You may remember back in January I wrote a blog celebrating that this year was 125th Anniversary of Tolkien’s birth.  We decided to read The Hobbit for our August book.  It was probably about 30 years since I had last read the book as a child and I feel like the book not only held up for me, but I also enjoyed the story even more than when I had first read it.  The other group members seemed to have similar positive experiences upon their rereads.  One of the group was even inspired to reread the books in the Lord of the Ring Trilogy.  The group watched the first in the Peter Jackson trilogy based on the book which many members felt was the best of the three recent adaptations; many of the group members would have preferred that less had been added to the original text to pad out the movies.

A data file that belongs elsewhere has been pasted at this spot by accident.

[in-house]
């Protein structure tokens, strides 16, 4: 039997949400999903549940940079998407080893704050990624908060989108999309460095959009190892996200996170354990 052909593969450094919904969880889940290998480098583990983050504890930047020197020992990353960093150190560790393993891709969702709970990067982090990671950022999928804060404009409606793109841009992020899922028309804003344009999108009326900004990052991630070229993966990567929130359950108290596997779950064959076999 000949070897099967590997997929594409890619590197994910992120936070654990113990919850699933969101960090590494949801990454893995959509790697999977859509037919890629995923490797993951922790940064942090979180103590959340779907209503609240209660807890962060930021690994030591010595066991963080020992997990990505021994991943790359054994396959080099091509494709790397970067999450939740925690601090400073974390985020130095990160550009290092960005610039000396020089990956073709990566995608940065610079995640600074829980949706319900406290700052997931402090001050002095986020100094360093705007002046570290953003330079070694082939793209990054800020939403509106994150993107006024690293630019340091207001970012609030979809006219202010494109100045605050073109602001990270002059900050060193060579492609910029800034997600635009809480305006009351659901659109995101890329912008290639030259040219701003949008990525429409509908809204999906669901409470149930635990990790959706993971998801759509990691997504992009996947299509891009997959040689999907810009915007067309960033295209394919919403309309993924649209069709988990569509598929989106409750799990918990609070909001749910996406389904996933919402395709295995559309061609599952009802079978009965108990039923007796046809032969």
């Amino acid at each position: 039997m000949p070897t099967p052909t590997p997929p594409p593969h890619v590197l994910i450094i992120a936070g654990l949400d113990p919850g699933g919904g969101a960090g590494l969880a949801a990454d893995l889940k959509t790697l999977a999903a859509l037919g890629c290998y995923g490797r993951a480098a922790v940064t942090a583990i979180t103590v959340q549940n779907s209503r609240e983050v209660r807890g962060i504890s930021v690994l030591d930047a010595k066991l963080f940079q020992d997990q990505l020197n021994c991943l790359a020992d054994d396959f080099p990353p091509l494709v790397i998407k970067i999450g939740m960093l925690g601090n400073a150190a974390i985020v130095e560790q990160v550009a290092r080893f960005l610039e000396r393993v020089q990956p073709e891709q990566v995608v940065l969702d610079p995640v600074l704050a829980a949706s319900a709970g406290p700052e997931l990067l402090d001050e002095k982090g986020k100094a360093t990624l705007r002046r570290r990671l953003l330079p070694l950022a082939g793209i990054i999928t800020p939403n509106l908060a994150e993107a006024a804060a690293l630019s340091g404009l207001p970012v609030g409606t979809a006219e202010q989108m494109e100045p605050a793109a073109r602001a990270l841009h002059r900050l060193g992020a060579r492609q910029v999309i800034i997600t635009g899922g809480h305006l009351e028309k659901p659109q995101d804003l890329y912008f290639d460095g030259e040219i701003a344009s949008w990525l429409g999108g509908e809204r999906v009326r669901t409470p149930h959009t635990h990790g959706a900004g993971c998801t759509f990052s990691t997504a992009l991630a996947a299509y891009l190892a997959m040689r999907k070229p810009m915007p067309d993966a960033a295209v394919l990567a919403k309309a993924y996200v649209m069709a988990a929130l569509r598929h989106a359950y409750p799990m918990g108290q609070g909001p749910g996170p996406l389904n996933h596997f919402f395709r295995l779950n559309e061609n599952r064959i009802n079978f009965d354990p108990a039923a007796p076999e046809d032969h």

If you are interested in other genres, the library has two additional book discussion groups you can join.  Our Lady Memoir Book Club at Little City Books will meet Wednesday September 20 at 7 PM to discuss Why Not Me? by Mindy Kaling.  The Mile Square City Readers Book Club takes a page from Oprah’s Book Club this month, and will discuss Imbolo Mbue’s Behold the Dreamers on Tuesday September 19 at 6:30 PM.  In the fall we are also planning to start a Creative Writer’s group.  The Hoboken Public Library is your source for great books and conversation!

-Written by Aimee Harris, Head of Reference

Selections from the Hoboken Public Library’s Science Fiction and Fantasy Book Club Part 5: Rosemary’s Baby, Slaughterhouse-Five, and The Lion, the Witch and the Wardrobe

6 Jan